“How many women have to make changes, and come out of the work force because child care is so expensive?” Ms. Luchey said. “Do I work, do I stay home? It’s a Catch-22.”

Under the Senate plan, Ms. Luchey and her family would receive care at a discounted rate. “It would make a huge difference,” she says.

Part of the reason for the three-year phase-in period, proponents say, is that there are not enough providers to meet the demand the new law would create.

Lawmakers hope that with training programs and drastically increased reimbursement rates, the industry will begin to recover and attract new labor. They also have ideas for how to get money directly to those in the child care sphere — with the Senate offering bonuses of $3,000 for child care workers, and the Assembly giving providers $500 million in grants to keep them in business.

But even these lofty plans have limitations. While the Senate plan does away with the work requirements that make it hard for unemployed and immigrant families to find care,those requirements remain in the Assembly version. And while the Assembly includes funding for after-school programs, the Senate plan cuts off support at age 5.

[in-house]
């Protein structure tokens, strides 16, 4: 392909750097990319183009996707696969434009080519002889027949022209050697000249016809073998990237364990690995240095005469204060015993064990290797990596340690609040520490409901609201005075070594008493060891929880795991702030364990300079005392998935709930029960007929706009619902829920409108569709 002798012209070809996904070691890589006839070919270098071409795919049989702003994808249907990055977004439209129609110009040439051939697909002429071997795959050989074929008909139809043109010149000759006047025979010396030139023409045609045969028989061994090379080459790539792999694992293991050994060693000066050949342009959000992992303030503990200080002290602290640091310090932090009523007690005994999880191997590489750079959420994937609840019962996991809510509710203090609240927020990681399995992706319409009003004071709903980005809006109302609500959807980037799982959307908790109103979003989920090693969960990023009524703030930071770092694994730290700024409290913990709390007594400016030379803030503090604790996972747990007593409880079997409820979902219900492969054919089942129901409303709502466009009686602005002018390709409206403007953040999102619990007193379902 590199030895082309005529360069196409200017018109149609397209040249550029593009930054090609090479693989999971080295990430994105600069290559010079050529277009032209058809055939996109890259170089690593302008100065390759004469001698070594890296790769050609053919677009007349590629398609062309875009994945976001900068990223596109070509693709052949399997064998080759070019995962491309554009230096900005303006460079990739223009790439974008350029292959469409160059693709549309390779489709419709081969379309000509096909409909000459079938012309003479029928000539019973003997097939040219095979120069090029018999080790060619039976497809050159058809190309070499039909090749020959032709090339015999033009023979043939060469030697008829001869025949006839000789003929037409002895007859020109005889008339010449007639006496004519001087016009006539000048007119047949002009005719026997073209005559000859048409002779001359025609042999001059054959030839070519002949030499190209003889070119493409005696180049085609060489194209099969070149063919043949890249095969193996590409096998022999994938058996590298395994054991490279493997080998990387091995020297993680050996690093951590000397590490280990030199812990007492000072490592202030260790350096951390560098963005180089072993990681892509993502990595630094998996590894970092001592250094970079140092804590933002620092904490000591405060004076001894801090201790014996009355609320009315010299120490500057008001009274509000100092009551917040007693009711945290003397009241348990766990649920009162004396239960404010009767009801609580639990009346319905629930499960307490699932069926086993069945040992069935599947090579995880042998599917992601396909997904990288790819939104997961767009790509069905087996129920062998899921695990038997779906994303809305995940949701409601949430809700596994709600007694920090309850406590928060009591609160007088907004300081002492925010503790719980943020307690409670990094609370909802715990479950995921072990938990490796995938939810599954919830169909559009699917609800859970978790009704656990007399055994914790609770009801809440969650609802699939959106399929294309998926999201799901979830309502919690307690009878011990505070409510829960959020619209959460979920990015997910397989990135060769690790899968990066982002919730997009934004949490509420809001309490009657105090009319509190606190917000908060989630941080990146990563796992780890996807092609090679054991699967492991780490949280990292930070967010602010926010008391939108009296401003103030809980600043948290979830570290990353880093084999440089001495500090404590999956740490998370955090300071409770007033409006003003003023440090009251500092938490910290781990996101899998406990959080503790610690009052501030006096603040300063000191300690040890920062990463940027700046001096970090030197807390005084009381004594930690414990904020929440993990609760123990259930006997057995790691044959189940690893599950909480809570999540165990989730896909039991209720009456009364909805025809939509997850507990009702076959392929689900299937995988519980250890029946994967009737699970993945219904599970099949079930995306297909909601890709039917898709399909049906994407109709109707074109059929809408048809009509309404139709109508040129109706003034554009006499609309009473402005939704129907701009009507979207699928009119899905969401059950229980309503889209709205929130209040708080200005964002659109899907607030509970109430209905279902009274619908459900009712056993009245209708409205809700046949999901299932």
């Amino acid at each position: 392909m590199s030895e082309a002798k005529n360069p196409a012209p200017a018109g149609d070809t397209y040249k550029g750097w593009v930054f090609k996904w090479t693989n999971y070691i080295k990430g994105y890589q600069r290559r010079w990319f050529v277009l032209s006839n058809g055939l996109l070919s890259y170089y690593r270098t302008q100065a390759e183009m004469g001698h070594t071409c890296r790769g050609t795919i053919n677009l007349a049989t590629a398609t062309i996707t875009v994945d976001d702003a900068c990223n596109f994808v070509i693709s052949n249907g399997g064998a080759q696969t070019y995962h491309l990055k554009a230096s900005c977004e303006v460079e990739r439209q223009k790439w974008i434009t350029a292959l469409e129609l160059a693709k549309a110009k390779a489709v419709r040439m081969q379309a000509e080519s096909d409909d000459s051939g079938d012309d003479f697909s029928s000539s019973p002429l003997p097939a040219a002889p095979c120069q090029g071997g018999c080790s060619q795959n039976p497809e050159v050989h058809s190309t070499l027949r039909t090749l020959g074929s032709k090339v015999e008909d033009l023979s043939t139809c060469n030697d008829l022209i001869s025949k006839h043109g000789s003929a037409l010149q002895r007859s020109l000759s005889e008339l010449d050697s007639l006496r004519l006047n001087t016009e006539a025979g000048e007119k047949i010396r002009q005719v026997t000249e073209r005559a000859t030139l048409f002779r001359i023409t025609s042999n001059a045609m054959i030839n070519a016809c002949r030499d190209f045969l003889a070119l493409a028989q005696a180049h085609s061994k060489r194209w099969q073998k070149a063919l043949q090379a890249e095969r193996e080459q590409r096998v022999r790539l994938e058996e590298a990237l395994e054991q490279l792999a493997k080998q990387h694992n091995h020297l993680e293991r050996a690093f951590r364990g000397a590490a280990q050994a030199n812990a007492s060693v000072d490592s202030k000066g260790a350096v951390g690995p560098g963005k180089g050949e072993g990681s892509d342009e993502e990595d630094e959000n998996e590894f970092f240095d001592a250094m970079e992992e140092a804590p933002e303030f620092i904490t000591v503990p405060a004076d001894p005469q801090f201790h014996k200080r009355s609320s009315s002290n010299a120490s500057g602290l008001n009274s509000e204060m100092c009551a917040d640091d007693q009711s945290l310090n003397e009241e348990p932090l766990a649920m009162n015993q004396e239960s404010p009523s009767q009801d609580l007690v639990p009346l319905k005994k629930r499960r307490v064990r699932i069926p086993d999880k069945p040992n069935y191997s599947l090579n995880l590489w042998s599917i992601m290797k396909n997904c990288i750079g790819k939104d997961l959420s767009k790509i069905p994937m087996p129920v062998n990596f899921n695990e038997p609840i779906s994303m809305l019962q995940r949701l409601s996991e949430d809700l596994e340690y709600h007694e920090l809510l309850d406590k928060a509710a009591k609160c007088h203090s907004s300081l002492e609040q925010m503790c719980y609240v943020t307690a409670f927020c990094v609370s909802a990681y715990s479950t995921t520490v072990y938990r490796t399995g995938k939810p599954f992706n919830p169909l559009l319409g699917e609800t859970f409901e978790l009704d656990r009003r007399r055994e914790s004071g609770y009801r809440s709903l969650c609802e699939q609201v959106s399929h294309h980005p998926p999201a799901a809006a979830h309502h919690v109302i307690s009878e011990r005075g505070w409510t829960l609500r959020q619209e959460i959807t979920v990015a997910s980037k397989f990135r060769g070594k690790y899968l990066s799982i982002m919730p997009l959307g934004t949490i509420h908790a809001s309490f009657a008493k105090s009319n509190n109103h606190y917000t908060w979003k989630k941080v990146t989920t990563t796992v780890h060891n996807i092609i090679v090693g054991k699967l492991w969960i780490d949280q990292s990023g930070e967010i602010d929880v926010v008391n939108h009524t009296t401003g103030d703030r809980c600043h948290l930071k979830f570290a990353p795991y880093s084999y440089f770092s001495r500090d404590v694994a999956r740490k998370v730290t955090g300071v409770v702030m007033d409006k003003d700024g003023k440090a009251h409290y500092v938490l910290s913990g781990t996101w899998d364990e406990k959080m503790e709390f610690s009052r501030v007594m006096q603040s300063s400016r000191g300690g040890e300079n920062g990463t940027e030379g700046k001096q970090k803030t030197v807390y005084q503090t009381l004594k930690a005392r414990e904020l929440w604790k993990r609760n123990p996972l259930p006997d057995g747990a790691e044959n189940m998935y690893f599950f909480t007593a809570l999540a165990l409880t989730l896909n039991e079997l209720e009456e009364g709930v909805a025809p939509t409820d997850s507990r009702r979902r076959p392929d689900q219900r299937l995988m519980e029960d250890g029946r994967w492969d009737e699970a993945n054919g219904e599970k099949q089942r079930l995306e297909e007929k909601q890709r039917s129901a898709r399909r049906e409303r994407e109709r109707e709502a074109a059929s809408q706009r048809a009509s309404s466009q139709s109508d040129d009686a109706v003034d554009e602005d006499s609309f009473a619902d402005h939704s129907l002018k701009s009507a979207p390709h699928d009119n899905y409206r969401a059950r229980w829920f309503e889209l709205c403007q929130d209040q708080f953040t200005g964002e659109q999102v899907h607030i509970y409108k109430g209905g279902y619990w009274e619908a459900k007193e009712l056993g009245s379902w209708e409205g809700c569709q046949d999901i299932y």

Senator Brisport views the Senate plan as a first step. A former teacher, he envisions a system that looks something like public school — accessible to all, from minimum wage workers to billionaires.

Jabari Brisport, a state senator, has pushed a plan to make child care free for all low-income families.Credit…Michael M. Santiago/Getty Images

He is encouraged by how far-reaching the proposals are and how they have been received. Already, he says, he can see the proposal shift “from the realm of like, something fantastical, to something possible.”

In its budget, the Assembly proposes adding $150 million in additional funding for prekindergarten programs, much of which would go toward areas left out of previous rounds of funding. The Senate pledged $250 million.

Previous expansions of the pre-K system have pitted the industries against one another in a competition for labor — wages are low in the child care sector, while pre-K teachers earn more — but lawmakers are hopeful that this is the beginning of an integrated approach.

“Children are born learning. They learn every day,” said Assemblywoman Amy Paulin of Westchester, who has championed pre-K. “We given two different names to early childhood education. And maybe it’s time we just call it that.”

Whatever plan emerges from budget negotiations, lawmakers are hopeful of support from Ms. Hochul, who has some personal history with the issue: In 1988, when she was a young mother, she was forced to quit her own job as an aide in the office of U.S. Senator Daniel Patrick Moynihan. She couldn’t find child care.